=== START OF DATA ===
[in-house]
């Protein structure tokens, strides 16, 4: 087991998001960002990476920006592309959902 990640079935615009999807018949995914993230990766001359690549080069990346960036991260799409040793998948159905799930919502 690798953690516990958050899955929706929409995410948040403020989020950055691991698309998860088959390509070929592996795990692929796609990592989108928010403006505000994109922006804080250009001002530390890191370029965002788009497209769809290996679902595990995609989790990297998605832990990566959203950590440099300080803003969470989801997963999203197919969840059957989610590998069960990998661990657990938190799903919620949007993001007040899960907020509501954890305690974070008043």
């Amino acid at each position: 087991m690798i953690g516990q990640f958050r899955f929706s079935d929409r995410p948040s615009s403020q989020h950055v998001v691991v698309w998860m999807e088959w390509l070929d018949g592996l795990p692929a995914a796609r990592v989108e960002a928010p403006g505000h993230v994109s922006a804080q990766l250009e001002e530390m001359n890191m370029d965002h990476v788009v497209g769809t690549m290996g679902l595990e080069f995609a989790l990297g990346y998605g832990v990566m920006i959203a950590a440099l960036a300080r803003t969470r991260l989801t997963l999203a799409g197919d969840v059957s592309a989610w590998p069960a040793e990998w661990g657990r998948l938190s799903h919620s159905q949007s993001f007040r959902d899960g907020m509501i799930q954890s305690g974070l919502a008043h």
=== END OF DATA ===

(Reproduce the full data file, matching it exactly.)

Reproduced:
[in-house]
């Protein structure tokens, strides 16, 4: 087991998001960002990476920006592309959902 990640079935615009999807018949995914993230990766001359690549080069990346960036991260799409040793998948159905799930919502 690798953690516990958050899955929706929409995410948040403020989020950055691991698309998860088959390509070929592996795990692929796609990592989108928010403006505000994109922006804080250009001002530390890191370029965002788009497209769809290996679902595990995609989790990297998605832990990566959203950590440099300080803003969470989801997963999203197919969840059957989610590998069960990998661990657990938190799903919620949007993001007040899960907020509501954890305690974070008043």
């Amino acid at each position: 087991m690798i953690g516990q990640f958050r899955f929706s079935d929409r995410p948040s615009s403020q989020h950055v998001v691991v698309w998860m999807e088959w390509l070929d018949g592996l795990p692929a995914a796609r990592v989108e960002a928010p403006g505000h993230v994109s922006a804080q990766l250009e001002e530390m001359n890191m370029d965002h990476v788009v497209g769809t690549m290996g679902l595990e080069f995609a989790l990297g990346y998605g832990v990566m920006i959203a950590a440099l960036a300080r803003t969470r991260l989801t997963l999203a799409g197919d969840v059957s592309a989610w590998p069960a040793e990998w661990g657990r998948l938190s799903h919620s159905q949007s993001f007040r959902d899960g907020m509501i799930q954890s305690g974070l919502a008043h």